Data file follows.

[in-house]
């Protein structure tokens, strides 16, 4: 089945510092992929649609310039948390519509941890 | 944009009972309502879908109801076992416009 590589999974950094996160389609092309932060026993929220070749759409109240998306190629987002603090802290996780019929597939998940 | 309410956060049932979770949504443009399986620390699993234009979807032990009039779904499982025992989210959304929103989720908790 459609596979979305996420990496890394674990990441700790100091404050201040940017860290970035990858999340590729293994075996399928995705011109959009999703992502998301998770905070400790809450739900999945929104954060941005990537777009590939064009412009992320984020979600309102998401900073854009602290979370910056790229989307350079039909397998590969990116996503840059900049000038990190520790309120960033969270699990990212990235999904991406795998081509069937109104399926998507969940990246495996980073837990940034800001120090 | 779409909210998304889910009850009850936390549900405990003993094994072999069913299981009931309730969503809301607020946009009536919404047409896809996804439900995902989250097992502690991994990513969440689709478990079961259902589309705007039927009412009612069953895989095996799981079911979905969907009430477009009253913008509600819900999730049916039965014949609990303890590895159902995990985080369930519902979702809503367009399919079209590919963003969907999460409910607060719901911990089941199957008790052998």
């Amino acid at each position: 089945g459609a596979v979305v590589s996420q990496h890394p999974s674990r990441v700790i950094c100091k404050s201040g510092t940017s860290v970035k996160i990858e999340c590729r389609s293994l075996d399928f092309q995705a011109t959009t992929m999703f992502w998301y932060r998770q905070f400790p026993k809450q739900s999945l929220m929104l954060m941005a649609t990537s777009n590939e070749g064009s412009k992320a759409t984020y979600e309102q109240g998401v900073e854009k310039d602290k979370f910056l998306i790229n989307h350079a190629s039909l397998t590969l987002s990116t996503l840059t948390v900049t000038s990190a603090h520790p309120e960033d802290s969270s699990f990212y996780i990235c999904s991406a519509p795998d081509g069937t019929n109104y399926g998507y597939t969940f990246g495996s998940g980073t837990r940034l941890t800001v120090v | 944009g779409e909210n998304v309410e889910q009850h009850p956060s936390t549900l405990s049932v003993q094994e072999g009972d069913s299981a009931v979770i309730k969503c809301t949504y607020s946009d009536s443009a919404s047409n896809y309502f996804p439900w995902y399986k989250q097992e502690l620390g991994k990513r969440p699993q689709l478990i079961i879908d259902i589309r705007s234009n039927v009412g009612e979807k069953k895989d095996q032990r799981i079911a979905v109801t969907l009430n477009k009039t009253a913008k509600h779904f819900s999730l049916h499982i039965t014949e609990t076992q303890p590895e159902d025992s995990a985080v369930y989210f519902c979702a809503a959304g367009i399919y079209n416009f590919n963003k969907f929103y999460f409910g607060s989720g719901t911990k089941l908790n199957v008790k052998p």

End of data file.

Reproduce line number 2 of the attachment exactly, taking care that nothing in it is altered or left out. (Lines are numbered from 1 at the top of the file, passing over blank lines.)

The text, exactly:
């Protein structure tokens, strides 16, 4: 089945510092992929649609310039948390519509941890 | 944009009972309502879908109801076992416009 590589999974950094996160389609092309932060026993929220070749759409109240998306190629987002603090802290996780019929597939998940 | 309410956060049932979770949504443009399986620390699993234009979807032990009039779904499982025992989210959304929103989720908790 459609596979979305996420990496890394674990990441700790100091404050201040940017860290970035990858999340590729293994075996399928995705011109959009999703992502998301998770905070400790809450739900999945929104954060941005990537777009590939064009412009992320984020979600309102998401900073854009602290979370910056790229989307350079039909397998590969990116996503840059900049000038990190520790309120960033969270699990990212990235999904991406795998081509069937109104399926998507969940990246495996980073837990940034800001120090 | 779409909210998304889910009850009850936390549900405990003993094994072999069913299981009931309730969503809301607020946009009536919404047409896809996804439900995902989250097992502690991994990513969440689709478990079961259902589309705007039927009412009612069953895989095996799981079911979905969907009430477009009253913008509600819900999730049916039965014949609990303890590895159902995990985080369930519902979702809503367009399919079209590919963003969907999460409910607060719901911990089941199957008790052998």